Progress is being made to close the gender gap – Coates, for example, has set a goal of 25 per cent female representation by 2025, with 22.6 per cent of roles currently filled by women, and is creating leadership pathways for women via its LEAP program. However, women remain underrepresented in leadership roles across almost all industries in Australia.

“Pleasingly though, positive change is happening [in women’s football] with more women stepping up into Head Coach roles. I’ve loved playing under a female Head Coach at San Diego Wave for the past two years – and while I’m no expert on the construction industry, I know organisations like Coates are making great progress in attracting more women to exciting careers in construction,” says van Egmond.

“There are still challenges to create a level playing field. However, progress has been steady in sport and male-dominated industries to address some of the challenges.”

She also believes the success of the Matildas can be a catalyst for gender equality across industries.

“It’s pleasing to see women’s sport get the recognition it deserves. There has been a massive shift in the last five years, particularly in football. It’s only going to go from strength to strength. Hopefully, that inspires the next generation of female athletes to pursue their careers and sends a powerful message to women considering careers in other male-dominated industries,” van Egmond says.

Flourishing as women in the workplace

Embarking on a career in a male-dominated industry may seem daunting, but there are plenty of ways to get the most out of the opportunity.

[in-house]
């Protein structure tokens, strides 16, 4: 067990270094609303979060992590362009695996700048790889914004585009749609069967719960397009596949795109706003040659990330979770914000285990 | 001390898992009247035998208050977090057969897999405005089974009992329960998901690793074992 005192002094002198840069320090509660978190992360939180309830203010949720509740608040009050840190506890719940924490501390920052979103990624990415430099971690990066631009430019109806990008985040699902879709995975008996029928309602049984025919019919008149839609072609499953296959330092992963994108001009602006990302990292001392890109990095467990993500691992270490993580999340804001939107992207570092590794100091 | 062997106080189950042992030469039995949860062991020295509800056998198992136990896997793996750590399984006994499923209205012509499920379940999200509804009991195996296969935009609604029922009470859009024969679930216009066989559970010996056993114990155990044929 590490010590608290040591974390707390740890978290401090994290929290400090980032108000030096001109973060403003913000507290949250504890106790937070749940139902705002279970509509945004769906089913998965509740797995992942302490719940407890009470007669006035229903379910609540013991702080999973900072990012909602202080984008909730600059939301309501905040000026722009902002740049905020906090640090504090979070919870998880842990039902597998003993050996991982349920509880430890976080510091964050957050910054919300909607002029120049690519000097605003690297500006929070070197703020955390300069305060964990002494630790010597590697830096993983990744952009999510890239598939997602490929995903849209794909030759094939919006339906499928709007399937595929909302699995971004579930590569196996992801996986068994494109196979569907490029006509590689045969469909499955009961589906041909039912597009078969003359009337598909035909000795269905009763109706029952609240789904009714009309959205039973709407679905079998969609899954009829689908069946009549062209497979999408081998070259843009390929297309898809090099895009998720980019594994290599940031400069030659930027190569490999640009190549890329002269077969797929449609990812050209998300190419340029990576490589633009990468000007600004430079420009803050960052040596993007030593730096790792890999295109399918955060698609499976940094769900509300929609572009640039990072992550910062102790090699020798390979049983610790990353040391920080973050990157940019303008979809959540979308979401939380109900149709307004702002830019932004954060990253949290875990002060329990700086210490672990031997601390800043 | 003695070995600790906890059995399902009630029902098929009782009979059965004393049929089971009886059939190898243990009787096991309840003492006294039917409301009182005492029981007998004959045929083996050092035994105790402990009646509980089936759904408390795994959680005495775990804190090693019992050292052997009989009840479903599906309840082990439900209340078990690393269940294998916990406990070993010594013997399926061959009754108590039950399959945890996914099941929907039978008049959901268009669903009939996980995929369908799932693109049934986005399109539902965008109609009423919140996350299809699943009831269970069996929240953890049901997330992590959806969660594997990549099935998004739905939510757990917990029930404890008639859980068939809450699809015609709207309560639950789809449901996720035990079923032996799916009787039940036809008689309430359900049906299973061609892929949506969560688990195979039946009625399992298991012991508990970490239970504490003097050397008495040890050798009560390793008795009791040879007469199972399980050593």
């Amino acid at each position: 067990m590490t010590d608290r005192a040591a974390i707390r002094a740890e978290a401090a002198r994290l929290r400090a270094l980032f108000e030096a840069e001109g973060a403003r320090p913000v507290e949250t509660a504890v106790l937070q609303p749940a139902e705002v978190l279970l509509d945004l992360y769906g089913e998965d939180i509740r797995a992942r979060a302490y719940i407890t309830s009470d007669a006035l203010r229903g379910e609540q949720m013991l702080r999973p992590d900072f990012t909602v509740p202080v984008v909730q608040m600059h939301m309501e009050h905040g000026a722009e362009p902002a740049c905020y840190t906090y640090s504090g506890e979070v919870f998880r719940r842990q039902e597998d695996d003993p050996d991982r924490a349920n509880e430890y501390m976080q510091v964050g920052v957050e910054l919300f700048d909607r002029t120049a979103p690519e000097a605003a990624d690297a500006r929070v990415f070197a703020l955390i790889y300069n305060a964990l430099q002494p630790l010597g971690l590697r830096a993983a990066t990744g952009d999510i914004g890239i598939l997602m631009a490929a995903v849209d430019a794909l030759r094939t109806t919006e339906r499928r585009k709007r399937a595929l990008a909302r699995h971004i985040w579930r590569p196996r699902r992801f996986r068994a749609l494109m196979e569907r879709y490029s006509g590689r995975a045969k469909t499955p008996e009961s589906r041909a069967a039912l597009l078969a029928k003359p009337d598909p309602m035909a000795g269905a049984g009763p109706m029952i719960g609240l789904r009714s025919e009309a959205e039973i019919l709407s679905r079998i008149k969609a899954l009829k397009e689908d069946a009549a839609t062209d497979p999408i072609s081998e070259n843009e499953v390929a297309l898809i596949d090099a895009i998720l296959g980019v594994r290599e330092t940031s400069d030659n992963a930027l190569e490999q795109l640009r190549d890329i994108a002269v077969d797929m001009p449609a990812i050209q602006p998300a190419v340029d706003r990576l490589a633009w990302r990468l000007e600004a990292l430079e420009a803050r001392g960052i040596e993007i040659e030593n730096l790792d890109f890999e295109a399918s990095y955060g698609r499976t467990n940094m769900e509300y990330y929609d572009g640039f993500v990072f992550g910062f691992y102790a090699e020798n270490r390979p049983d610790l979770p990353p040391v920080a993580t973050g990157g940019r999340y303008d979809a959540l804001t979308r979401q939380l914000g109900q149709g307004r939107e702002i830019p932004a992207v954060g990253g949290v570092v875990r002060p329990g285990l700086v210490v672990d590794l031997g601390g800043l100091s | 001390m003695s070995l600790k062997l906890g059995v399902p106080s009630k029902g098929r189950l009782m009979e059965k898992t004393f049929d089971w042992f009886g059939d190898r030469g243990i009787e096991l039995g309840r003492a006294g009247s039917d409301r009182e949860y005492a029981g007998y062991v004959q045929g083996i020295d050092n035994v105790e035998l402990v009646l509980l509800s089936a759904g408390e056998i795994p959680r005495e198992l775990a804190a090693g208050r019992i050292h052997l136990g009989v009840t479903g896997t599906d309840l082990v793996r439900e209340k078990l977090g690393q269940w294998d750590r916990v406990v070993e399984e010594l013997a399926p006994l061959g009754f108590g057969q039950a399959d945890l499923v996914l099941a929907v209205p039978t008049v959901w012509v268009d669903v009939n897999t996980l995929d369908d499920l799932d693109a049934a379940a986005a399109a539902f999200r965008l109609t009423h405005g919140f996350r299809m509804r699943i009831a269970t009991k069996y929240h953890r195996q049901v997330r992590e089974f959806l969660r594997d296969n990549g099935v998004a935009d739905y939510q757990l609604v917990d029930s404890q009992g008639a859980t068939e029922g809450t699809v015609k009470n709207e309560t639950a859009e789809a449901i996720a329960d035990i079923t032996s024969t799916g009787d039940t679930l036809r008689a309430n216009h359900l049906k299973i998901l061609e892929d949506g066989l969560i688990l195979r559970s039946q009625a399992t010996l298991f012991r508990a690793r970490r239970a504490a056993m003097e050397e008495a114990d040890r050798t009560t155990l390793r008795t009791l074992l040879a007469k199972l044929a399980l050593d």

van Egmond says resilience is vital for anyone tackling adversity and inequality.

“My advice to women in construction is to stay focused, resilient and connected,” she says. “Build a strong support network, both professionally and personally, and seek out mentors and allies who can offer guidance and encouragement during challenging times.”

Having watched the growth and support for women’s football in Australia and other sporting codes like the AFLW and Women’s Big Bash League, van Egmond hopes women around the country will feel empowered to tackle their own challenges.

“Breaking into any male-dominated industry or sport can be daunting, but I think it’s important to just have the confidence within yourself to give it a go and believe you can do it,” she says.

“Hopefully, women can draw inspiration from women in sport in terms of our passion, determination and the importance of self-belief.”

This confidence will likely be met with the occasional doubter who fails to see women in sports or construction as equal, so it’s essential to know how to handle such bias in the workplace.

van Egmond suggests that actions speak louder than words for doubters.

“By demonstrating our commitment, consistently delivering results, and refusing to be limited by others’ perceptions, we can challenge stereotypes and pave the way for greater inclusivity and recognition of women’s contributions in sport, construction and beyond,” she says.